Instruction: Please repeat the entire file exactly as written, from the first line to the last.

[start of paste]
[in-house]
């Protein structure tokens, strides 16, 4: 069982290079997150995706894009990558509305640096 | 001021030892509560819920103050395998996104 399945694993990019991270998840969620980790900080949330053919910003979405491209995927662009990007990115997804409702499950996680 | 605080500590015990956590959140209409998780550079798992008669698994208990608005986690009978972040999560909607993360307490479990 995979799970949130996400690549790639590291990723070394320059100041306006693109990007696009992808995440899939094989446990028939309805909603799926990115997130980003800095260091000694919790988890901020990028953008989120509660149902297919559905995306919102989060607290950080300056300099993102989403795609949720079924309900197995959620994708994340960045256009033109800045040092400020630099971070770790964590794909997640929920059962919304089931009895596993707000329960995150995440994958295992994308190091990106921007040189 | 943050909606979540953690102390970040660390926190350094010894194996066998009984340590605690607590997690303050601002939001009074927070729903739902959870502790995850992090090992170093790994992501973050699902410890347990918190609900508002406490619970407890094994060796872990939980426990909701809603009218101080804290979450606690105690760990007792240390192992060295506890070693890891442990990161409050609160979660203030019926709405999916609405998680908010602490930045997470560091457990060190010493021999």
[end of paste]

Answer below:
[in-house]
């Protein structure tokens, strides 16, 4: 069982290079997150995706894009990558509305640096 | 001021030892509560819920103050395998996104 399945694993990019991270998840969620980790900080949330053919910003979405491209995927662009990007990115997804409702499950996680 | 605080500590015990956590959140209409998780550079798992008669698994208990608005986690009978972040999560909607993360307490479990 995979799970949130996400690549790639590291990723070394320059100041306006693109990007696009992808995440899939094989446990028939309805909603799926990115997130980003800095260091000694919790988890901020990028953008989120509660149902297919559905995306919102989060607290950080300056300099993102989403795609949720079924309900197995959620994708994340960045256009033109800045040092400020630099971070770790964590794909997640929920059962919304089931009895596993707000329960995150995440994958295992994308190091990106921007040189 | 943050909606979540953690102390970040660390926190350094010894194996066998009984340590605690607590997690303050601002939001009074927070729903739902959870502790995850992090090992170093790994992501973050699902410890347990918190609900508002406490619970407890094994060796872990939980426990909701809603009218101080804290979450606690105690760990007792240390192992060295506890070693890891442990990161409050609160979660203030019926709405999916609405998680908010602490930045997470560091457990060190010493021999």